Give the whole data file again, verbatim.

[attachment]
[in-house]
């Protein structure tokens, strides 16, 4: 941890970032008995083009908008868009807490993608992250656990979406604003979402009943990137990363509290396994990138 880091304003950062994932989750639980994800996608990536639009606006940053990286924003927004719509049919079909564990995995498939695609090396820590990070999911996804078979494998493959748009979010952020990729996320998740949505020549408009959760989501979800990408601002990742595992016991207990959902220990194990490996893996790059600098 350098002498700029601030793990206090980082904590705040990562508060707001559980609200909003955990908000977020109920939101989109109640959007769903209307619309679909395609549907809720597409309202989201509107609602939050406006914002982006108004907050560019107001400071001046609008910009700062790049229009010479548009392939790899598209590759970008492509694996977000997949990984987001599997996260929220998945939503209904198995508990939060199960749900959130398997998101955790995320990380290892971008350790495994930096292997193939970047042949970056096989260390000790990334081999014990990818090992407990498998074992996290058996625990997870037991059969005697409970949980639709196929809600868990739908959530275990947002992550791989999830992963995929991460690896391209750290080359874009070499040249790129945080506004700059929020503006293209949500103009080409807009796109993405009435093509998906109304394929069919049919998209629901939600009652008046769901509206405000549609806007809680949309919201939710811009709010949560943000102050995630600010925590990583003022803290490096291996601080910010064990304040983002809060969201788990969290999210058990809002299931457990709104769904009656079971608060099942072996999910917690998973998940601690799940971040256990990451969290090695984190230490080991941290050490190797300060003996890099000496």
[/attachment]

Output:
[in-house]
């Protein structure tokens, strides 16, 4: 941890970032008995083009908008868009807490993608992250656990979406604003979402009943990137990363509290396994990138 880091304003950062994932989750639980994800996608990536639009606006940053990286924003927004719509049919079909564990995995498939695609090396820590990070999911996804078979494998493959748009979010952020990729996320998740949505020549408009959760989501979800990408601002990742595992016991207990959902220990194990490996893996790059600098 350098002498700029601030793990206090980082904590705040990562508060707001559980609200909003955990908000977020109920939101989109109640959007769903209307619309679909395609549907809720597409309202989201509107609602939050406006914002982006108004907050560019107001400071001046609008910009700062790049229009010479548009392939790899598209590759970008492509694996977000997949990984987001599997996260929220998945939503209904198995508990939060199960749900959130398997998101955790995320990380290892971008350790495994930096292997193939970047042949970056096989260390000790990334081999014990990818090992407990498998074992996290058996625990997870037991059969005697409970949980639709196929809600868990739908959530275990947002992550791989999830992963995929991460690896391209750290080359874009070499040249790129945080506004700059929020503006293209949500103009080409807009796109993405009435093509998906109304394929069919049919998209629901939600009652008046769901509206405000549609806007809680949309919201939710811009709010949560943000102050995630600010925590990583003022803290490096291996601080910010064990304040983002809060969201788990969290999210058990809002299931457990709104769904009656079971608060099942072996999910917690998973998940601690799940971040256990990451969290090695984190230490080991941290050490190797300060003996890099000496």